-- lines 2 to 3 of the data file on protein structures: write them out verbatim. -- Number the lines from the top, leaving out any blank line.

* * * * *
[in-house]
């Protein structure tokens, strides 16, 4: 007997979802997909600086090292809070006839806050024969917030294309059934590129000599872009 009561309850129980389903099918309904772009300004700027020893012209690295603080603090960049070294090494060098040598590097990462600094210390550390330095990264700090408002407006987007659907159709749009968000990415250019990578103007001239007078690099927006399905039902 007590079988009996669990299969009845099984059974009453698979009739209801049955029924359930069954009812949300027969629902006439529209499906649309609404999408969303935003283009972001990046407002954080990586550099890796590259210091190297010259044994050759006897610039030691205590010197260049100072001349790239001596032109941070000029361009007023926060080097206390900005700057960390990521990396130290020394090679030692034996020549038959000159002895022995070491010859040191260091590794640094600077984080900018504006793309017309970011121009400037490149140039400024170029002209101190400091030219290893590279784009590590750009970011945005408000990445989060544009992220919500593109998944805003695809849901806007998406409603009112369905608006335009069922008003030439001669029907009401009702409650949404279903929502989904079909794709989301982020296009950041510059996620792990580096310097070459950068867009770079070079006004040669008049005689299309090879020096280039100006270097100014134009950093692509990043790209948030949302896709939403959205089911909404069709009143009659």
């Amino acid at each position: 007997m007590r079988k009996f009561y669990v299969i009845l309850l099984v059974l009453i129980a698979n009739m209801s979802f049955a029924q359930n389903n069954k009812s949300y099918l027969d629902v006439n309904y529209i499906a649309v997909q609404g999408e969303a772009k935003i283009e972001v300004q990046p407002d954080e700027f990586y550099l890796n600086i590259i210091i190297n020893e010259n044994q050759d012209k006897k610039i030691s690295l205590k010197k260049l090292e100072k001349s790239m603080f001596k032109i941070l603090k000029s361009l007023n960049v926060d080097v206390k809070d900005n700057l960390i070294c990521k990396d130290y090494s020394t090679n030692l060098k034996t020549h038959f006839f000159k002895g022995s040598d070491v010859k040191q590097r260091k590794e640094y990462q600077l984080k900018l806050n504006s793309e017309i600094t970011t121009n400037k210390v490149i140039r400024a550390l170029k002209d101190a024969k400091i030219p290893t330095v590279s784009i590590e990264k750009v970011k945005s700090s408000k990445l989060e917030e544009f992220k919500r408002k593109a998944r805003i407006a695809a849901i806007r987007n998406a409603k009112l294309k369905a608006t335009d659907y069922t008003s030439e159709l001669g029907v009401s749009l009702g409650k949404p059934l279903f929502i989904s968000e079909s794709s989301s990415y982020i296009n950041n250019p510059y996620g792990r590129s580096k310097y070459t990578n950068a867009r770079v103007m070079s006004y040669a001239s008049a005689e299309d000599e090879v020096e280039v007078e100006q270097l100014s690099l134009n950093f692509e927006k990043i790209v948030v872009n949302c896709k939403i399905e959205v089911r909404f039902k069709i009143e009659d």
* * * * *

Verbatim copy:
């Protein structure tokens, strides 16, 4: 007997979802997909600086090292809070006839806050024969917030294309059934590129000599872009 009561309850129980389903099918309904772009300004700027020893012209690295603080603090960049070294090494060098040598590097990462600094210390550390330095990264700090408002407006987007659907159709749009968000990415250019990578103007001239007078690099927006399905039902 007590079988009996669990299969009845099984059974009453698979009739209801049955029924359930069954009812949300027969629902006439529209499906649309609404999408969303935003283009972001990046407002954080990586550099890796590259210091190297010259044994050759006897610039030691205590010197260049100072001349790239001596032109941070000029361009007023926060080097206390900005700057960390990521990396130290020394090679030692034996020549038959000159002895022995070491010859040191260091590794640094600077984080900018504006793309017309970011121009400037490149140039400024170029002209101190400091030219290893590279784009590590750009970011945005408000990445989060544009992220919500593109998944805003695809849901806007998406409603009112369905608006335009069922008003030439001669029907009401009702409650949404279903929502989904079909794709989301982020296009950041510059996620792990580096310097070459950068867009770079070079006004040669008049005689299309090879020096280039100006270097100014134009950093692509990043790209948030949302896709939403959205089911909404069709009143009659």
């Amino acid at each position: 007997m007590r079988k009996f009561y669990v299969i009845l309850l099984v059974l009453i129980a698979n009739m209801s979802f049955a029924q359930n389903n069954k009812s949300y099918l027969d629902v006439n309904y529209i499906a649309v997909q609404g999408e969303a772009k935003i283009e972001v300004q990046p407002d954080e700027f990586y550099l890796n600086i590259i210091i190297n020893e010259n044994q050759d012209k006897k610039i030691s690295l205590k010197k260049l090292e100072k001349s790239m603080f001596k032109i941070l603090k000029s361009l007023n960049v926060d080097v206390k809070d900005n700057l960390i070294c990521k990396d130290y090494s020394t090679n030692l060098k034996t020549h038959f006839f000159k002895g022995s040598d070491v010859k040191q590097r260091k590794e640094y990462q600077l984080k900018l806050n504006s793309e017309i600094t970011t121009n400037k210390v490149i140039r400024a550390l170029k002209d101190a024969k400091i030219p290893t330095v590279s784009i590590e990264k750009v970011k945005s700090s408000k990445l989060e917030e544009f992220k919500r408002k593109a998944r805003i407006a695809a849901i806007r987007n998406a409603k009112l294309k369905a608006t335009d659907y069922t008003s030439e159709l001669g029907v009401s749009l009702g409650k949404p059934l279903f929502i989904s968000e079909s794709s989301s990415y982020i296009n950041n250019p510059y996620g792990r590129s580096k310097y070459t990578n950068a867009r770079v103007m070079s006004y040669a001239s008049a005689e299309d000599e090879v020096e280039v007078e100006q270097l100014s690099l134009n950093f692509e927006k990043i790209v948030v872009n949302c896709k939403i399905e959205v089911r909404f039902k069709i009143e009659d």